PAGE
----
Thankfully, today, any “crimes” are more for jest than actual banishment: The current (very animated) officer at the gate bequeaths you with your “ancient passport” by shouting out your name and “purpose” for travelling. Within our group, this included “a trip to Persia to marry a prince”, and – less glamorously – “opium trafficking”! The day was capped off with a meal of roasted lamb, slow-cooked whole in a brick oven.
Our fifth day took us to the Yumen Pass and the Dunhuang Yardang National Geopark – another impressive expanse of eerie rock formations. An expedition wouldn’t be deserving of its name without encountering all weathers, but it was nevertheless with some trepidation that I stepped out into a sandstorm that morning. Thankfully, many of our group were well-prepared with facemasks and caps. I, on the other hand, was not as equipped, so I was quite happy to seek refuge in the hotel at the end of the day – and empty out the fine dust that had gathered in my ears!
This was, admittedly, the low-point of the trip, but reparations were made that evening with a spontaneous trip to an extravagant cultural show, fittingly called “Silk Road”. Once held at the “Great Hall of the People”, it was exclusively reserved for government officials and foreign leaders, but is now open to the public.
This was a more diverting take on the Silk Road’s history, using dance and song to portray the vivid cultural traditions and artistic legacies of Dunhuang and the Silk Road. The integration of dramatic lighting, brilliant choreography, and the opulent stage design made for a thoroughly entertaining evening.
The next day’s visit to the Mogao Caves was the definitive highlight of the trip. From the outside, they look perfectly ordinary, set in a slab of drab, brown rock. But upon entering the dry, cool caves, it’s as though you’ve been teleported into another world: It’s a labyrinth of ancient artwork with 45,000 square metres of murals and statues, making it the world’s largest collection of Buddhist art. Much of the original pink-coloured paints have turned black due to oxidisation. Our guide told me that the painters spent much of their lives painting in the near-dark, guided only by shards of natural light and dim oil lamps, and as such, most went blind.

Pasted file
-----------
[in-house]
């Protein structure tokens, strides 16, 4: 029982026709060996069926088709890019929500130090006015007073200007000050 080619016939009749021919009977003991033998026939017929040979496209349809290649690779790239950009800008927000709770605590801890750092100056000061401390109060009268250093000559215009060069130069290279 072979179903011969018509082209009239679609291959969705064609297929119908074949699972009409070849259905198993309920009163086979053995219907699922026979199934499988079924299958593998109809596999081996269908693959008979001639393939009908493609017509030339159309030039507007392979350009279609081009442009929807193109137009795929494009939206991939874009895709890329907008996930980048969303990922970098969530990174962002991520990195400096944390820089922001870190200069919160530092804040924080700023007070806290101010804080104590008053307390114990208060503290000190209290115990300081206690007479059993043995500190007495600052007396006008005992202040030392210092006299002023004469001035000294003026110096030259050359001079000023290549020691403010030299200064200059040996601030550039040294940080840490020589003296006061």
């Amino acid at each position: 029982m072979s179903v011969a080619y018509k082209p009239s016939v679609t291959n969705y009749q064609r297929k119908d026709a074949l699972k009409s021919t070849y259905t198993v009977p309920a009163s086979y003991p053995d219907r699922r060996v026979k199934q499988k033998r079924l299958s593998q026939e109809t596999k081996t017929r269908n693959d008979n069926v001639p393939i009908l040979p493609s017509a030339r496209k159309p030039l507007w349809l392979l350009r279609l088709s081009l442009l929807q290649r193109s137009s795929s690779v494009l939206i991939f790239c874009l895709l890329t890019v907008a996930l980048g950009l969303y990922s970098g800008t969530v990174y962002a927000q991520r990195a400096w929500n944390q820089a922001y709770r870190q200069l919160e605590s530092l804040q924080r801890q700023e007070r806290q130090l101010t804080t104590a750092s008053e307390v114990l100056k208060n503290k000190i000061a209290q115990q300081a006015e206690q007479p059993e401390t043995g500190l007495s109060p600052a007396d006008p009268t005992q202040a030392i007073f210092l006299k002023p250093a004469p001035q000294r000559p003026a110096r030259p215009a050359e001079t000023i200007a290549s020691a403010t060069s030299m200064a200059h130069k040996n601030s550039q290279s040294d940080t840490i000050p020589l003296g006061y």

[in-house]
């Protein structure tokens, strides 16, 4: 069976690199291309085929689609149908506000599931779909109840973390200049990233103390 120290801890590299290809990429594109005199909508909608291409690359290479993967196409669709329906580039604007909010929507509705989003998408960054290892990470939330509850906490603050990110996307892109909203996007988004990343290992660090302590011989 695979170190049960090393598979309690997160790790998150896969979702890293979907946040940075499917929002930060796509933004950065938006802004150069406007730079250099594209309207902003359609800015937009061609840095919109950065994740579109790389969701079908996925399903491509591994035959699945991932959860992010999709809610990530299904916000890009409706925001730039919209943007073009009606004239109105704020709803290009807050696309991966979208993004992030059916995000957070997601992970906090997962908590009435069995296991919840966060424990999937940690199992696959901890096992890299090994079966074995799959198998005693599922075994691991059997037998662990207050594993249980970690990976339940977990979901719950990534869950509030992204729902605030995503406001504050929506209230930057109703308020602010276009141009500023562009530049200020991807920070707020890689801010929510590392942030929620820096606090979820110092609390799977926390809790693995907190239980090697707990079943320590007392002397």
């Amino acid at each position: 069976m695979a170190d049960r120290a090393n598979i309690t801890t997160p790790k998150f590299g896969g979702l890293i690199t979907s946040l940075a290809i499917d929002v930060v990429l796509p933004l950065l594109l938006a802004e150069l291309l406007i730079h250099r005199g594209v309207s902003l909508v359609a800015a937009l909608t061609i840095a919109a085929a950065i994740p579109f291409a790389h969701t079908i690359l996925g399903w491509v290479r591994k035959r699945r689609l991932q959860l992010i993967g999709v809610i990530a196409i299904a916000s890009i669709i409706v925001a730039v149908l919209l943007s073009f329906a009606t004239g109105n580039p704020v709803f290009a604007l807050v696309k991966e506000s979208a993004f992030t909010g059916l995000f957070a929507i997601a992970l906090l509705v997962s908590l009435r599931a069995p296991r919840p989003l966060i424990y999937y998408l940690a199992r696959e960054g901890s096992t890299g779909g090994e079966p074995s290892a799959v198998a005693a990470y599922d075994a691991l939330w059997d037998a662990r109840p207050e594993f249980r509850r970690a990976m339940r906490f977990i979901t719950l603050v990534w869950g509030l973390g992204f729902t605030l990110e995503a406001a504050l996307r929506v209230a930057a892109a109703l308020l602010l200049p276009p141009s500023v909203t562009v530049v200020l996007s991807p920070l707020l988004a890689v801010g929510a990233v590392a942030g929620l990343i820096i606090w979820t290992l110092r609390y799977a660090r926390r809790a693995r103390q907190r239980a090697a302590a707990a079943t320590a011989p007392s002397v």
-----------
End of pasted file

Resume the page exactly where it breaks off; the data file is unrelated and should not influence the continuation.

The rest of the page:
From the dank darkness of the caves, we stepped into the blinding light of the Gobi, with a view of the Yueyaquan Lake, nestled in the desert bowl, for an afternoon of sandboarding and camel rides – Silk Road style.
Thankfully, the journey back opted for a more modern mode of transportation, and we were all aboard a sleepover train back to Lanzhou, settling into our comfortable bunk beds within their purple and gold Apsara-motif cabins, and gently rocked to sleep.
We ended our trip by crossing the Yellow River in rickety rafts made from sheepskin. I was quite nervous that I was going to fall in, but I stayed comfortably dry. In the middle of the river, I was struck by a sense of Zen: It was peaceful, stranded in this limbo between banks. Our boatman hummed a Mongolian-Chinese song – Mother in the Dream. It was a melancholic but fitting ending, as the Yellow River is also called the “Mother River of China”.
The expedition saw many firsts for me: I ate exotic meats such as camel hooves, stir-fried donkey, and Lanzhou noodles with yak meat; I experienced a sandstorm, rode a camel, and a sheepskin raft, and – hilariously – had to abandon any delicate sensibilities when I visited a ladies’ loo without a bathroom door!
I learned an extraordinary amount about the Silk Road, but, moreover, I got to explore this part of China with a great group of like-minded people. Ultimately, the people you travel with make or break an expedition.